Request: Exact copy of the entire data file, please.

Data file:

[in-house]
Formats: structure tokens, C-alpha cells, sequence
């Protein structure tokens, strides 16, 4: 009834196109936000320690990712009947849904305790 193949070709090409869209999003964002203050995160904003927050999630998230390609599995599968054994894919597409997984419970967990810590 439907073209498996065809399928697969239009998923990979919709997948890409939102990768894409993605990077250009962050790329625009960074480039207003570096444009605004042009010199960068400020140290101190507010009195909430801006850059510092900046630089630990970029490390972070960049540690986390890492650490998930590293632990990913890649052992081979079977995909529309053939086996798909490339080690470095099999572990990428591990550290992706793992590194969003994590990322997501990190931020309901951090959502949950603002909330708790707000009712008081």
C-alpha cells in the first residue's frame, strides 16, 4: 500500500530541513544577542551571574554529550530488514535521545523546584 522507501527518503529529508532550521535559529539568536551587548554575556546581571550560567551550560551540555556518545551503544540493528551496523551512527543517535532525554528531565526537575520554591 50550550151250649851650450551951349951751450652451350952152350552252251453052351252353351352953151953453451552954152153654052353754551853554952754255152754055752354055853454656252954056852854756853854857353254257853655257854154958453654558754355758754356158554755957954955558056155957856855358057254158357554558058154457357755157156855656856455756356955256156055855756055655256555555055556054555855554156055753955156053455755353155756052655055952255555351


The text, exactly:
[in-house]
Formats: structure tokens, C-alpha cells, sequence
């Protein structure tokens, strides 16, 4: 009834196109936000320690990712009947849904305790 193949070709090409869209999003964002203050995160904003927050999630998230390609599995599968054994894919597409997984419970967990810590 439907073209498996065809399928697969239009998923990979919709997948890409939102990768894409993605990077250009962050790329625009960074480039207003570096444009605004042009010199960068400020140290101190507010009195909430801006850059510092900046630089630990970029490390972070960049540690986390890492650490998930590293632990990913890649052992081979079977995909529309053939086996798909490339080690470095099999572990990428591990550290992706793992590194969003994590990322997501990190931020309901951090959502949950603002909330708790707000009712008081």
C-alpha cells in the first residue's frame, strides 16, 4: 500500500530541513544577542551571574554529550530488514535521545523546584 522507501527518503529529508532550521535559529539568536551587548554575556546581571550560567551550560551540555556518545551503544540493528551496523551512527543517535532525554528531565526537575520554591 50550550151250649851650450551951349951751450652451350952152350552252251453052351252353351352953151953453451552954152153654052353754551853554952754255152754055752354055853454656252954056852854756853854857353254257853655257854154958453654558754355758754356158554755957954955558056155957856855358057254158357554558058154457357755157156855656856455756356955256156055855756055655256555555055556054555855554156055753955156053455755353155756052655055952255555351